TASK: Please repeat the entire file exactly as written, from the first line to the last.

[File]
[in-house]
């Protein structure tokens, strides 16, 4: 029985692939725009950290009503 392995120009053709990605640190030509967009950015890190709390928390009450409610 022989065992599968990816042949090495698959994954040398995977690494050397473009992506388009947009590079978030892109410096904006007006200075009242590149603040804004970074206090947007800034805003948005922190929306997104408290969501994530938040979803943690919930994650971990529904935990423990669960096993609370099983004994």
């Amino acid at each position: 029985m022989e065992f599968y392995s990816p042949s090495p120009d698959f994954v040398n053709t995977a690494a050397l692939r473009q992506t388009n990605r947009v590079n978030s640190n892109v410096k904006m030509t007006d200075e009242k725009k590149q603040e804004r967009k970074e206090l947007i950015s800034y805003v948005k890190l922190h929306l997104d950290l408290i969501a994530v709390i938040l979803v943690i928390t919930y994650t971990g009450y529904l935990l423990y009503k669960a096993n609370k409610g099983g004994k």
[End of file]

[in-house]
């Protein structure tokens, strides 16, 4: 029985692939725009950290009503 392995120009053709990605640190030509967009950015890190709390928390009450409610 022989065992599968990816042949090495698959994954040398995977690494050397473009992506388009947009590079978030892109410096904006007006200075009242590149603040804004970074206090947007800034805003948005922190929306997104408290969501994530938040979803943690919930994650971990529904935990423990669960096993609370099983004994």
């Amino acid at each position: 029985m022989e065992f599968y392995s990816p042949s090495p120009d698959f994954v040398n053709t995977a690494a050397l692939r473009q992506t388009n990605r947009v590079n978030s640190n892109v410096k904006m030509t007006d200075e009242k725009k590149q603040e804004r967009k970074e206090l947007i950015s800034y805003v948005k890190l922190h929306l997104d950290l408290i969501a994530v709390i938040l979803v943690i928390t919930y994650t971990g009450y529904l935990l423990y009503k669960a096993n609370k409610g099983g004994k």